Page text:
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Random Readalouds for Preschoolers

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 This Book Just Ate My Dog by Richard Bryne

When Bella takes her dog for a walk, strange and unusual things happen. This is one of the best read aloud books ever.

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Duck on a Bike by David Shannon

When a duck decides to ride a bike, the barnyard animals have various reactions until they all have a chance to ride for themselves. Children love the silly illustrations.. The large pictures make this a good choice for a large group of children.

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The Super Hungry Dinosaur by Martin Waddell

Hal and his dog Billy save his family from the super hungry dinosaur. The dinosaur apologizes for his rude behavior and then stays for dinner.

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Lola at the Library-Anna McQuinn

Lola looks forward to Tuesday when she and her mom visit the library, attend story time, choose books and have a snack. The special day ends with a bedtime story.

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Toot and Puddle by Holly Hobbie.   Toot and Puddle live together in Woonsock Pocket.  Toot loves to travel but Puddle is a homebody.  Toot travels around the word sending postcards back to his best buddy.   They reunite in December when Toot return. This is the same Holly Hobbie of the bigheaded dolls but her pigs are infinitely cuter.  Don’t be surprised if you like this better than your children.  Try to avoid the cheaper knockoffs by National Geographic Press based on the TV show.  These are usually done by other authors.  National Geographic Press does an amazing job with nonfiction but these books are a poor imitation of Hobbie’s books.

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The Seals on the Bus by Lenny Hort, illustrated by Brian Karas

In this great sing along to the tune of The Wheels on the Bus,   Noisy animals board the bus.  All goes well until the skunks arrive.

 

 

 

 

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Why Audiobooks?

About 10 years ago,  I fell in love with audiobooks.  I felt torn because I had adult books I wanted to read and prize winning children’s books that also deserved my attention.  Audiobooks became part of the solution!   I began looking forward to my time in the car.

Audiobooks can be enjoyed by the whole family. Consider taking them along on your next road trip. For this post, I have selected audiobooks that families can enjoy listening to together.

On the Reading Rockets Website, Denise Johnson lists these benefits of listening to audiobooks.

  • Introduce students to books above their reading level
  • Model good interpretive reading
  • Teach critical listening
  • Highlight the humor in books
  • Introduce new genres that students might not otherwise consider
  • Introduce new vocabulary or difficult proper names or locales
  • Sidestep unfamiliar dialects or accents, Old English, and old-fashioned literary styles
  • Provide a read-aloud model
  • Provide a bridge to important topics of discussion for parents and children who can listen together while commuting to sporting events, music lessons, or on vacations
  • Recapture “the essence and the delights of hearing stories beautifully told by extraordinarily talented storytellers” (Baskin & Harris, 1995, p. 376)http://www.readingrockets.org/article/benefits-audiobooks-all-readers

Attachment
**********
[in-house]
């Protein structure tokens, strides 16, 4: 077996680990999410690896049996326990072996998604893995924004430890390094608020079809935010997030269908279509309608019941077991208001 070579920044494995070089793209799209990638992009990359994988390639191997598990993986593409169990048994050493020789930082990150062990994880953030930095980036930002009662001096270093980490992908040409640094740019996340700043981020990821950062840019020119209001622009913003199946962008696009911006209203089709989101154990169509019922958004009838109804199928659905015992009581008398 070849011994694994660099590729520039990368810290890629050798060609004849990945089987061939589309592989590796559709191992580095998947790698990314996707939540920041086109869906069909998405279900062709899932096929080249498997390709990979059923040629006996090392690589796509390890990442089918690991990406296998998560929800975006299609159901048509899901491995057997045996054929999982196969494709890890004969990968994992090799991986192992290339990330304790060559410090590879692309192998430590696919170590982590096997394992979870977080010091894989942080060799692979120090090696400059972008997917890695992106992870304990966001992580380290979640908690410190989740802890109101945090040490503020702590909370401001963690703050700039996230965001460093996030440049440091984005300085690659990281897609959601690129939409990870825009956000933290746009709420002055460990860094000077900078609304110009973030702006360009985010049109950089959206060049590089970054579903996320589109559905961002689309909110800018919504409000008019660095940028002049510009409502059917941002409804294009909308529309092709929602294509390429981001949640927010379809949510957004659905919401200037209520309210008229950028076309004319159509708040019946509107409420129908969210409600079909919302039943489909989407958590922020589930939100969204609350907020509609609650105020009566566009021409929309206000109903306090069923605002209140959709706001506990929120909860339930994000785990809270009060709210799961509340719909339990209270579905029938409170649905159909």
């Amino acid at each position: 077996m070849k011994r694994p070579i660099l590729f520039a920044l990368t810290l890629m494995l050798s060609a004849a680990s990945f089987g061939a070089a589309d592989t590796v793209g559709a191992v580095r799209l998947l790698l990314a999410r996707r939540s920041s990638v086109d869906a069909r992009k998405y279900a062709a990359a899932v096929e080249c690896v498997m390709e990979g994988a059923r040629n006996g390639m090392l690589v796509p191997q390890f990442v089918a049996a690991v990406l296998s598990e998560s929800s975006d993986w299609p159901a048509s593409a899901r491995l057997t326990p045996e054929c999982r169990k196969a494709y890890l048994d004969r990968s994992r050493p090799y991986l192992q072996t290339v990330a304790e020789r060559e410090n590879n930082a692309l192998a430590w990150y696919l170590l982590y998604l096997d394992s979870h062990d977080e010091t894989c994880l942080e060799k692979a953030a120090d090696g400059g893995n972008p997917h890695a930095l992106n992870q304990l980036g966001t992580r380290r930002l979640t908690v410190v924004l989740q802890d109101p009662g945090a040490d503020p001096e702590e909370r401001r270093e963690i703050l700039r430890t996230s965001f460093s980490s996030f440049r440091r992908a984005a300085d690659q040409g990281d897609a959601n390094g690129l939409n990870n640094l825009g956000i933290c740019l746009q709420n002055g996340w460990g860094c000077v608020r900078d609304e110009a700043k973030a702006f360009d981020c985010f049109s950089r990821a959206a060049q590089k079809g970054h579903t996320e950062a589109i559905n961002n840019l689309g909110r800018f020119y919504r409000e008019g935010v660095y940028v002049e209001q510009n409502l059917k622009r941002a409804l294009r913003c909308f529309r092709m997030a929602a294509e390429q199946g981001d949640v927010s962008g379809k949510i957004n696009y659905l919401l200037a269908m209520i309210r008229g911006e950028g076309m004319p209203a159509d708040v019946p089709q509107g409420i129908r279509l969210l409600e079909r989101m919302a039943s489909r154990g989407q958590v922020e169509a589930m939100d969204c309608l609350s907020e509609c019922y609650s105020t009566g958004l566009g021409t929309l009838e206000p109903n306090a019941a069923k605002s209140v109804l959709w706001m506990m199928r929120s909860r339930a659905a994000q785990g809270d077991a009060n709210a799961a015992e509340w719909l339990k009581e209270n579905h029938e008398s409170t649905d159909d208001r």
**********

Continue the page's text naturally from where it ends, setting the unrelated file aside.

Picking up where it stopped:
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The Harry Potter books are among other things, hilarious, but never more so when they are narrated by Jim Dale who creates over 200 voices and special effects for all the wizards, muggles, goblins and house elfs that pass through Hogwarts.  The Harry Potter volumes are among the top selling audiobooks of all time.  Children who have already read these books will notice things they missed.

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Country music singer and actor, Lyle Lovett, brings  Kathi Appelt’s adventure tale, The True Blue Scouts of Sugarman Swamp to life.  Two raccoon scouts, Bingo and J’miah are trained to wake the Sugarman, a Yeti like creature, in the event of trouble.  And trouble is coming!  Jaeger Stitch, world-class alligator wrestler, plans to turn the peaceful swamp into to the world’s tackiest theme park. To make matters worse, a gang of feral hogs are headed  toward the swamp.   Lovett has the perfect southern drawl. This story will appeal to a wide range of ages.

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I raved over Echo by Pam Munoz Ryan’s Echo in an earlier post. (https://librarianlou.wordpress.com/2016/03/15/for-music-and-history-lovers-2/) This recording helps complete the book.  The harmonica pieces are printed in each section, but its not the same as hearing the music which will be more familiar to  parents than their children.

In the section set in Nazi Germany, the heavy but clear German accents are vital in creating the characters of evil Nazi leaders as well as the kind voices of Frederich’s father and uncle.  Dialogue that looks confusing in print will be clearer in the audio version.  Echo won the 2016 Newbery Honor Award and the audiobook won one of two 2016 Odyssey Awards for outstanding productions in children’s recordings.

Don’t let the costs of audiobooks discourage you.  Many are available at the public library. Services like Audible are also making these books more accessible.

 

 

 

 

 

 

 

 

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Diverse Books-What we really need!

There is a big movement within the library community called “We Need Diverse Books.”

If I were leading the movement, I would call it,  “We need more diverse books that children like.”   We have many award winning multicultural books that lack child appeal.

 Award winning books are often what librarians call “shelf sitters.”  They will be purchased by books sellers and librarians but not read much.  They are the brussels sprouts of the library’s book collection. (I remember the first time I enjoyed Brussels sprouts, it was last Thanksgiving at cousin Jane’s.)